There is no cure for either form of arthritis and treatment, therefore, centres on the alleviation of symptoms that present. Generally this means reducing inflammation and reducing the pain that usually accompanies both forms of the illness.Â
Medical marijuana has already been legalised in 18 states with more expected to follow suit. Strictly speaking, cannabis does not reduce the pain suffered by arthritis patients but it does make the pain more bearable for sufferers. Cannabinoids present in THC bind with receptors in the brain as well as the immune system and this means that the brain is unable to transmit feelings of pain in the same way.Â
Furthermore, cannabis works as an anti-inflammatory. Receptors in the immune system bind with the cannabinoids present in marijuana and this reduces inflammation because it prevents the immune system from fighting the body. In rheumatoid arthritis, this is one of the principle causes of inflammation â€“ the immune system fights against otherwise healthy areas of the body causing inflammation and pain.Â
There are more than 400 components to be found in cannabis and research is still being conducted as to the potential medical benefits of each of these. Synthetic cannabinoid drugs like Marinol and Sativex can and are used to effectively treat many conditions in countries throughout the world but there is a growing body of evidence that points to the use of marijuana as a means to fight pain and other diseases.Â
There have been no reported cases of fatality caused by marijuana overdoses. The use of the drug may interact with other sedative related drugs and possible side effects include a rapid heartbeat and short-term high blood pressure. The immune system may be weakened and smoking the drug can lead to a number of lung and breathing problems as well as problem associated with smoking tobacco.Â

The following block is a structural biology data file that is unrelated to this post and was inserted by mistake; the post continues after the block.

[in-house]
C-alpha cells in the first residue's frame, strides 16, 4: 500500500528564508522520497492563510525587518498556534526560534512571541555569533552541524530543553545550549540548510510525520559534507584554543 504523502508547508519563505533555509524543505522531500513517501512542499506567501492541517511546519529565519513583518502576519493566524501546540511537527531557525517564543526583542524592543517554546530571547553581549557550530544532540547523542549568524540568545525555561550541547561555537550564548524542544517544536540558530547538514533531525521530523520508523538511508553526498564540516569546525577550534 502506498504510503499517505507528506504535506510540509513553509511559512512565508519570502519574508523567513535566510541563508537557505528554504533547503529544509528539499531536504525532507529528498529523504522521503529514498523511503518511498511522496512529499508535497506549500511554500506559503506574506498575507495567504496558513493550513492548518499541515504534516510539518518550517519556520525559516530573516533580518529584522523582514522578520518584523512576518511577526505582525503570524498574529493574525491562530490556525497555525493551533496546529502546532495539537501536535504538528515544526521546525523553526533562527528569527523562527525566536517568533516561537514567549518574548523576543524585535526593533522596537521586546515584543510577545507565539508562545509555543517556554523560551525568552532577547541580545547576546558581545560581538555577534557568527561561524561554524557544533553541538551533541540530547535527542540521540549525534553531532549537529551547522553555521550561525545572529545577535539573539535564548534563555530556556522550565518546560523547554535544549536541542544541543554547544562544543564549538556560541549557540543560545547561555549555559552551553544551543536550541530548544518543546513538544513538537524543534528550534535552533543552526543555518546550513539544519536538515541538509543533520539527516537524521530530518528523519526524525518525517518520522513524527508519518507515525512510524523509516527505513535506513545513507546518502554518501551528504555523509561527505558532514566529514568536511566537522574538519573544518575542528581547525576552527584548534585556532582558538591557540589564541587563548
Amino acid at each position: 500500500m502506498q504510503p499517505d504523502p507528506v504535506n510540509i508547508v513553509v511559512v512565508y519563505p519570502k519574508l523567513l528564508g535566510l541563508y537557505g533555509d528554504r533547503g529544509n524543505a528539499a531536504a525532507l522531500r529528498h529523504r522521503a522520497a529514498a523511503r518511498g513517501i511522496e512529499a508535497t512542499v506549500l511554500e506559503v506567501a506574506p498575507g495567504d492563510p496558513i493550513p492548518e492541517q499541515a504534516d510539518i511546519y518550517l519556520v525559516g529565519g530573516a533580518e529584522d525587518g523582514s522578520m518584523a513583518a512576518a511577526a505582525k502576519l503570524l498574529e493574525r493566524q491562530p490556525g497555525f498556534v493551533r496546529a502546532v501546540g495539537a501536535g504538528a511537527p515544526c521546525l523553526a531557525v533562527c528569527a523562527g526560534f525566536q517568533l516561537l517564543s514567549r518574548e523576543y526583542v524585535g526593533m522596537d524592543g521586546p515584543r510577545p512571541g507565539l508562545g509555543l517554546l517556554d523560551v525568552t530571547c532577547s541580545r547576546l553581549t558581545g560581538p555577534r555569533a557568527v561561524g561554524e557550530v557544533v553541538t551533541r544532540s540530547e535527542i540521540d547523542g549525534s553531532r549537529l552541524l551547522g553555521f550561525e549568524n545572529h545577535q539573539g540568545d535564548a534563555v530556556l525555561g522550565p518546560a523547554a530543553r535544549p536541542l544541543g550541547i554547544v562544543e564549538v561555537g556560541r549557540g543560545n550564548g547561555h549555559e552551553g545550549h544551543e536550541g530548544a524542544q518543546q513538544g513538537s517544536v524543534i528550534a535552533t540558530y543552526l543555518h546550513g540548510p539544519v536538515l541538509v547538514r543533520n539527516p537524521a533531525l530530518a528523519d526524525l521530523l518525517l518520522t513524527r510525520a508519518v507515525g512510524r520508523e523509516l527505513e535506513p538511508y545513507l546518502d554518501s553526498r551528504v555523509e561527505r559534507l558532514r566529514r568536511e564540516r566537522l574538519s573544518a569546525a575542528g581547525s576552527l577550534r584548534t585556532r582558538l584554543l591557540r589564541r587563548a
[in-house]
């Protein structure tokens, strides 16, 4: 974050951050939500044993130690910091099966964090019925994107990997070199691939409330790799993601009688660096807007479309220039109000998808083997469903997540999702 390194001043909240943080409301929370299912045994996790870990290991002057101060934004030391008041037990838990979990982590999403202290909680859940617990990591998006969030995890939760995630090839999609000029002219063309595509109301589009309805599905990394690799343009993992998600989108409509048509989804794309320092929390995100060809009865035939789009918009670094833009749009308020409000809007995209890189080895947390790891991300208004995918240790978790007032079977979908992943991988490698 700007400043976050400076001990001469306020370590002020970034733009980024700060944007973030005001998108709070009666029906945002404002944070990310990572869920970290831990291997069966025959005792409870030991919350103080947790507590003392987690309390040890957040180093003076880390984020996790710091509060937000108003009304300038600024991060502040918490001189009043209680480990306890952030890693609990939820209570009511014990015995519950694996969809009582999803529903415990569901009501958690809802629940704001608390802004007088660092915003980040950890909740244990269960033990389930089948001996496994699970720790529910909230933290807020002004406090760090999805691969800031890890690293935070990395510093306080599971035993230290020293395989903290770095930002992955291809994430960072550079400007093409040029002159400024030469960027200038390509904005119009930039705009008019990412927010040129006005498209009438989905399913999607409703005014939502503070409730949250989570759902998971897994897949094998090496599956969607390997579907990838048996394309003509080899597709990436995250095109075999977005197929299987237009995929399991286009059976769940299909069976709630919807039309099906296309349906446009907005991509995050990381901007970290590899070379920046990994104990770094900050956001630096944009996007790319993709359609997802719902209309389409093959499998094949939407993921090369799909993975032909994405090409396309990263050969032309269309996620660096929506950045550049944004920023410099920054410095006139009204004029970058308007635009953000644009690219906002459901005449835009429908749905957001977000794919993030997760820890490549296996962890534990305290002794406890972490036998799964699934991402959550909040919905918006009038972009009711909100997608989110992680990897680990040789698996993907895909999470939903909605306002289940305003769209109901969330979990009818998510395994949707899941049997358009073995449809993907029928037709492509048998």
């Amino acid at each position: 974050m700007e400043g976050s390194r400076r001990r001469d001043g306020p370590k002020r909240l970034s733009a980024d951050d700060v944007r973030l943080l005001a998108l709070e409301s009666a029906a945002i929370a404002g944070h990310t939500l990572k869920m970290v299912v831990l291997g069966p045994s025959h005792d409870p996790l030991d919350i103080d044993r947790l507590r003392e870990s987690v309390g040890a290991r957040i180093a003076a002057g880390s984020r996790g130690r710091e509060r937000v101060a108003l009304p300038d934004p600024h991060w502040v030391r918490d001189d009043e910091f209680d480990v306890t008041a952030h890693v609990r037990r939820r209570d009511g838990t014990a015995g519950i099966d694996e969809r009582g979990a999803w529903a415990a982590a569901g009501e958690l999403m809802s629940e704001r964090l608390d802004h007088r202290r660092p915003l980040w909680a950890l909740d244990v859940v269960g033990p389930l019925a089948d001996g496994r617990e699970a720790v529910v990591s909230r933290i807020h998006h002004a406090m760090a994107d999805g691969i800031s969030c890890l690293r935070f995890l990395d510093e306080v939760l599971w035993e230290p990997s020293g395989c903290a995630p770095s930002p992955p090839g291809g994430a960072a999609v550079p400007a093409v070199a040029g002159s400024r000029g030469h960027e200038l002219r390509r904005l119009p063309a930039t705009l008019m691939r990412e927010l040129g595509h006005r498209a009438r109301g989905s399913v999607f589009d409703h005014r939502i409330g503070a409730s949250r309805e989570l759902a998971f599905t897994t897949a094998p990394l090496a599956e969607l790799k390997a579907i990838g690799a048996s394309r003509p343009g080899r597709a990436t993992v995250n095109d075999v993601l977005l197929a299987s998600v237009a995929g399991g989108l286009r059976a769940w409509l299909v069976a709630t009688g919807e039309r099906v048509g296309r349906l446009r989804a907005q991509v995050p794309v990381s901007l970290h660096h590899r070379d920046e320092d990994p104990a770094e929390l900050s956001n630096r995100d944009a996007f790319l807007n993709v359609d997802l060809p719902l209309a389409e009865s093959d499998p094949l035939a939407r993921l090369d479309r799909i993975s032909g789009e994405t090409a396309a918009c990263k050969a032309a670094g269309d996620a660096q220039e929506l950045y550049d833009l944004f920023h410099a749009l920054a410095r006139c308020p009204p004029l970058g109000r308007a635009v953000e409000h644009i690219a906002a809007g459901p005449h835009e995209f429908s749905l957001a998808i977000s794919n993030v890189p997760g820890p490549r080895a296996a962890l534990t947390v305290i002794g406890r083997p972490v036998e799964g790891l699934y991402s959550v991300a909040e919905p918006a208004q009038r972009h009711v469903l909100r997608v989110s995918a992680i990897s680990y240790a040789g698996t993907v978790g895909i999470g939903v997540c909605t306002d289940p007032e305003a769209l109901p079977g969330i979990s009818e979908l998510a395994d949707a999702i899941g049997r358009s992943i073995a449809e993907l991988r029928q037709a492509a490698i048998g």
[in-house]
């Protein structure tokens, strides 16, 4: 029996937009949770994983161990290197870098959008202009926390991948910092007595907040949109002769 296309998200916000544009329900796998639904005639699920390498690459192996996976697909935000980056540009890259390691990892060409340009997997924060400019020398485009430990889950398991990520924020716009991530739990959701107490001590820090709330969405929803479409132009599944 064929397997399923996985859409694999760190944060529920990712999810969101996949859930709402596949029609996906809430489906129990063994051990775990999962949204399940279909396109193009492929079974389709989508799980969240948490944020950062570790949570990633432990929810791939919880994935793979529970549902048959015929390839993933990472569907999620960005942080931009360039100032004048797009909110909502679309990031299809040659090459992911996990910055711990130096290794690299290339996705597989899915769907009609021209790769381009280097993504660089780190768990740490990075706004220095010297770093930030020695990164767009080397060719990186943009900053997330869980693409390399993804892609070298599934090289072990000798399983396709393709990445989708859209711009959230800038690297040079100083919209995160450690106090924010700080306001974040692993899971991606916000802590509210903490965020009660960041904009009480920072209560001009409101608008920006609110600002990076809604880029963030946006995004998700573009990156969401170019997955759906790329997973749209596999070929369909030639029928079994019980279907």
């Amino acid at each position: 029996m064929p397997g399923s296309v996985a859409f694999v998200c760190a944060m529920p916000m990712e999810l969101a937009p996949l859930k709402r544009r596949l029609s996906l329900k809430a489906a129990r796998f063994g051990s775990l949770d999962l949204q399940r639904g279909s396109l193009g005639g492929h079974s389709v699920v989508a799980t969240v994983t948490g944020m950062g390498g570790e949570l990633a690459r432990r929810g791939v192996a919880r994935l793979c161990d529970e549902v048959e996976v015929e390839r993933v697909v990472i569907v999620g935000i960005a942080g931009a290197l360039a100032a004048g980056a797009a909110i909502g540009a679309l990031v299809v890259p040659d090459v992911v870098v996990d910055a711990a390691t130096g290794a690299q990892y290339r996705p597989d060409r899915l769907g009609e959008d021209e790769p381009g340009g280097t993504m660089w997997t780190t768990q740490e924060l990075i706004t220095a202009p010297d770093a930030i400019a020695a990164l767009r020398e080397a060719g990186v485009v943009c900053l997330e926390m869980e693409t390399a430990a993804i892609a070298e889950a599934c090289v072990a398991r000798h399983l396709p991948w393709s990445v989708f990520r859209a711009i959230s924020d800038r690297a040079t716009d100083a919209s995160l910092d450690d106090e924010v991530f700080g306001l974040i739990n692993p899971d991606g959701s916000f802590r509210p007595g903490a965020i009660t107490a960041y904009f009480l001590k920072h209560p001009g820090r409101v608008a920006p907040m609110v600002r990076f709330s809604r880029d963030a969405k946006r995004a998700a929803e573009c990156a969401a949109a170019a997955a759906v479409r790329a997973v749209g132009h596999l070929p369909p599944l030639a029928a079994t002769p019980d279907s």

Cannabis can be taken in a number of forms, most commonly it is smoked or it may be combined with other ingredients in cannabis cooking techniques. Synthetic cannabinoid related drugs are available and these are considered safe for use by most health authorities and groups.Â
For arthritis sufferers, it can seem that there is no way of relieving the inflammation and pain associated with the disease. Cannabis can be viewed as a viable treatment for these ailments because it reduces both inflammation and pain while also dampening the immune system. With few side effects and an overdose level so high that it is a negligible consideration, medical marijuana could prove a highly beneficial form of treatment.Â
Buy marijuana seeds from Worldwide Marijuana Seeds to enjoy access to some of the best medical strains and for competitive prices, discreet shipping, and other benefits.
Author of “Bonanza of Green”
In my previous article for Treating Yourself, “Sacrament or Medicine?” the case was made that Cannabis is reasonable to consider as real medicine or sacrament. Let’s consider a few aspects of the medical use and its place in medicine.
First of all you must ask yourself “What is Real Medicine?” In reality there are many forms of medicine practiced in the past and present. To many people the term “Western Medicine” has come to mean the only form of medicine. There are many forms of medicine within “western medicine” because it evolved from older methods.